YOU may hate your big hooter or generous behind, but those features you deem as ugly could actually be doing some good.
GP Rachel Ward says: “Not a day passes when the human body doesn’t amaze me.
Rachel Ward says: ‘Not a day passes when the human body doesn’t amaze me’Credit: Shutterstock
“Every one of us is different due to our genetic make-up, the environments we have grown up in and physical challenges we face.
“We all look different but our bodies are all incredible in their own way, whatever the shape, size, colour and appearance.
“Let’s embrace our differences.”
Lynsey Hope looks at some of the surprising features you should be thankful for.
ARE you horrified at the sight of your hairy toes?
If so, think again, says podiatrist Emma McConnachie
Emma McConnachie says : ‘When I am assessing patients, one of the many things I look for is hairs on the toes’Credit: Getty
She reveals: “When I am assessing patients, one of the many things I look for is hairs on the toes, feet and legs.
“As the blood supply to this area diminishes, it can cause a loss of supply to the hair follicles.
“So sometimes, a lack of hair can be a warning sign of something that is more serious, such as peripheral artery disease.”
ARE you paranoid about your thinning hair?
Fear not. Men who develop a receding hairline or bald patches before the age of 30 are 45 per cent less likely to develop prostate cancer later in life.
Men who develop a receding hairline or bald patches before the age of 30 are 45 per cent less likely to develop prostate cancer later in life.Credit: Getty
US scientists believe it is down to the higher levels of testosterone in those who go bald earlier, which may help to fight tumours.
They studied 2,000 men aged between 40 and 47, half of whom had suffered prostate cancer.
Professor Jonathan Wright, from the University of Washington School of Medicine in Seattle, says: “We found early onset baldness was associated with a 29 to 45 per cent reduction in their relative risk of prostate cancer.”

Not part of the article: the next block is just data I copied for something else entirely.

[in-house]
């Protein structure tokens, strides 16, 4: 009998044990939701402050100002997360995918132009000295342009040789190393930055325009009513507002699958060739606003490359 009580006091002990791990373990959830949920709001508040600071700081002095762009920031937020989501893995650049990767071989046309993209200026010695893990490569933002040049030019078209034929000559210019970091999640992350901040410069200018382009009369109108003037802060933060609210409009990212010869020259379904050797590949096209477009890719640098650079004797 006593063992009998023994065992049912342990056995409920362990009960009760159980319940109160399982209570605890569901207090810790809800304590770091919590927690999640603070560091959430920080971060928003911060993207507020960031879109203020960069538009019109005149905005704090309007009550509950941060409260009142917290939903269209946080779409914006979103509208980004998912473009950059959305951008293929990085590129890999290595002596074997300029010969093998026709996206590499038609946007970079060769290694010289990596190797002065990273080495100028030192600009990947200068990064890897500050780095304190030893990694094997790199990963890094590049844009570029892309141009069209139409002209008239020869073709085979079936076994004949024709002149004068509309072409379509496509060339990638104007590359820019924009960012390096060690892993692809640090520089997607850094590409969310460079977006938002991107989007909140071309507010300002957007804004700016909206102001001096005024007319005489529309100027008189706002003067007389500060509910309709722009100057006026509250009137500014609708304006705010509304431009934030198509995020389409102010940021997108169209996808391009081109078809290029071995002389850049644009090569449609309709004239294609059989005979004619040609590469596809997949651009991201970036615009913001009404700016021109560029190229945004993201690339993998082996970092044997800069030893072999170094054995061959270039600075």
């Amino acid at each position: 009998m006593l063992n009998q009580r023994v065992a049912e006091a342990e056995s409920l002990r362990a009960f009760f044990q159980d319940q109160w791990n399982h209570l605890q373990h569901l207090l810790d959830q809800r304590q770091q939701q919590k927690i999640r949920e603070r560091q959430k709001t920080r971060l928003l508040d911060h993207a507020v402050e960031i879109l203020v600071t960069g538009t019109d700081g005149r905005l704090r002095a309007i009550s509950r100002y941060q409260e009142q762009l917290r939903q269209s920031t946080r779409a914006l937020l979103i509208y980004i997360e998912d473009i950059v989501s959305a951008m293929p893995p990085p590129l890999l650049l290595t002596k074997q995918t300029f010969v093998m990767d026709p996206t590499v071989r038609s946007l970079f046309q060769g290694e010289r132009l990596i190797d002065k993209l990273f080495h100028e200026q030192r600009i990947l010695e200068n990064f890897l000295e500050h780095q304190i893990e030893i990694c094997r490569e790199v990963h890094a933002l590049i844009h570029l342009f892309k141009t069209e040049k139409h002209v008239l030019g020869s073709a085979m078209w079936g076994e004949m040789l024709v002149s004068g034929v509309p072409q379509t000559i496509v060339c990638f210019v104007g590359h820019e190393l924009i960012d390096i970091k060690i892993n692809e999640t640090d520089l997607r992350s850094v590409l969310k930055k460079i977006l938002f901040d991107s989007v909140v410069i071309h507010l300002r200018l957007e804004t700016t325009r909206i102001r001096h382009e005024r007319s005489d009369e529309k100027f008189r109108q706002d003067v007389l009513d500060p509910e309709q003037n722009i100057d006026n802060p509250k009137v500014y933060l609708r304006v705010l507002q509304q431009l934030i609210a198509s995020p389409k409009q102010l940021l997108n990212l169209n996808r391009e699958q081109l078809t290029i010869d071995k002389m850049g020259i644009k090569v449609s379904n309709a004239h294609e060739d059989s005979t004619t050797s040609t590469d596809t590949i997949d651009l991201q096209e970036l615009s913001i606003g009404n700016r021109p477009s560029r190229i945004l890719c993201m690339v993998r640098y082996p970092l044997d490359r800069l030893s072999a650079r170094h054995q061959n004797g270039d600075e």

MORE moles might just mean you retain your youthful looks for longer.
They could also lower your risk of getting age-related diseases.
More moles might just mean you retain your youthful looks for longerCredit: Getty – Contributor
A study of more than 900 sets of twins found that people with more than 100 moles tended to have longer telomeres – bits of DNA found on the ends of chromosomes which get shorter over time.
That was compared to those with fewer than 25 moles, and the difference equated to around six or seven years of ageing, scientists at King’s College London found.
It is thought that telomeres allow the pigmented cells, which form moles, to keep dividing for longer, so increasing the number of marks on the body.
KEEPING up with the Kardashians in the rear-end department?
Good news – a generous bottom and thighs is healthier than a big tummy.
A generous bottom and thighs is healthier than a big tummyCredit: Getty
Experts say it cuts levels of “bad” cholesterol and raises levels of the healthy cholesterol, which protects against hardening of the arteries.
Researcher Konstantinos Manolopoulos reveals: “It is the shape that matters and where the fat gathers.
“Fat around the hips and thighs is good for you.”
DO you long for bigger boobs? Be careful what you wish for.
It turns out a smaller chest might lower your chances of developing breast cancer.
A smaller chest might lower your chances of developing breast cancerCredit: Getty – Contributor
Scientists at Harvard University in the US studied 16,000 women and found those who were a D-cup or above were more likely to be diagnosed than those who wore an A-cup or smaller.
It could be down to big-breasted women having more oestrogen, which could fuel the production of tumours, they suggest.
And the benefits of being flat-chested might extend to your mental health, too.
Women with extra-large breasts, a condition called “macromastia”, are more likely to suffer low self-esteem and develop eating disorders.
IT turns out that having a big nose might be protecting you from colds and flu, according to scientists.
University of Iowa researchers in the US created two artificial noses, one of which was 2.3 times larger than the other.
Having a big nose might be protecting you from colds and fluCredit: Getty
When placed on an artificial head, the experts found the big nose drew in 6.5 per cent fewer particles.
This means it was less likely to inhale the bacteria which cause colds, and potentially less pollen, reducing the risk of hay fever.
Dr Renee Anthony, who led the study, says: “The nose sticks out and gives better protection to the mouth.
“A big nose might lower the risk of being infected.
“It may work for pollen too.”